Shortly before this issue went to press, a story broke in the mainstream media regarding retained asset accounts and the payment of death benefits to military veterans. In short, lots of soldiers in Iraq and Afghanistan are buying life insurance on themselves, and when they die, their families do not receive a death benefits payment, they receive a voucher book that looks like a checkbook. The family can cash out whenever it likes, and until it does, the money sits in an interest-bearing account. But, the story points out, the life insurers (mainly Prudential, but a few others as well) are earning even more while the money goes uncollected.

The story quotes distraught families of slain veterans, who are shocked– shocked, I say! — that insurers would dare to profit off the death of our soldiers. The “check books” are portrayed as nothing more than an effort to exploit families’ grief to delay death benefit payments, all while putting that money at risk by storing it in corporate accounts that are not insured by the FDIC. Conclusion? This is a huge betrayal of our brave soldiers by a greedy industry that needs to answer for it.

Now, forget for a moment that retained asset accounts are nothing new. Forget that there’s a certain hypocrisy among families who are angry at insurers for collecting interest for themselves. Forget that claims reserves have never been FDIC-insured. Forget that the same families who profess to be too distraught to cash a payment voucher would also be too distraught to run a mailed check to their local bank branch. Forget all of these things, if you can. They are just the details of a sensational story. There is a much bigger issue here.

Within 48 hours of the story’s publication, New York State Attorney General Andrew Cuomo subpoenaed half a dozen life insurers over their payment practices, and Illinois Representative Debbie Halvorson introduced legislation to set new rules for how insurers can manage unclaimed death benefit money. At this point, the whole thing is like a political grease fire. The insurers involved are keeping a low profile, but it would be nice to see them go on the offensive and educate the public a little. Maybe next time.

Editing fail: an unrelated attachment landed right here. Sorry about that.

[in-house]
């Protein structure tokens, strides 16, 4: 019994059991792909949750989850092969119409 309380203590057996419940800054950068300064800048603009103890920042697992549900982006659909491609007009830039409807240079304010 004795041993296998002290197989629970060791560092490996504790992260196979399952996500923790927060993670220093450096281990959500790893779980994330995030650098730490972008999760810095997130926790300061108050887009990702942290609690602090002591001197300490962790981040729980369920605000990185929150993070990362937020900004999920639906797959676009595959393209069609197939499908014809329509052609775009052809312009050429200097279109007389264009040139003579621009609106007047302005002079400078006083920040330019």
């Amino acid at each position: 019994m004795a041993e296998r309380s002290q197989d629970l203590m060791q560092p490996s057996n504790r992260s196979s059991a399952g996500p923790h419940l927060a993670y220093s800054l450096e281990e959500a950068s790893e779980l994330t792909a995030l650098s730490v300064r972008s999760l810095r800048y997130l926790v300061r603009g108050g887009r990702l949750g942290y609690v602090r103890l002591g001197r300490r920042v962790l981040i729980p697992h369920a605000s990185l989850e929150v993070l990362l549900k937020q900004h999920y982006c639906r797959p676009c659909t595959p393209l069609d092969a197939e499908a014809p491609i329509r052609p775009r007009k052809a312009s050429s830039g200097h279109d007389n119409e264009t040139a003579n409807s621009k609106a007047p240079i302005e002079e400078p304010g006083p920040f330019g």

The retained asset accounts issue shows that life insurance is an inherently flawed transaction that either leaves the customer with an unused product (and less peace of mind than the industry would like to think) or with something that cannot possibly replace what has been lost. It is a no-win proposition, and politicians know it, which is why they lined up to go to war on retained asset accounts. They understand better than anyone how easy it is to score approval ratings at the industry’s expense, despite all the good it does. Is it fair? No. Is it deserved? Not really. But it’s a reality.

On the last page of this issue, we note that insurers seem to have a decent public reputation, but you could have fooled me. I once heard life insurance described as a product with a 100% claims history, and with a total loss on each claim. In an age of hairtrigger politics and shoot-from-the hip journalism, the industry itself is starting to look the same way. Insurers can’t really afford to keep being an easy bad guy for lazy journalists and opportunistic politicians. But knowing it and doing something about it are two different things.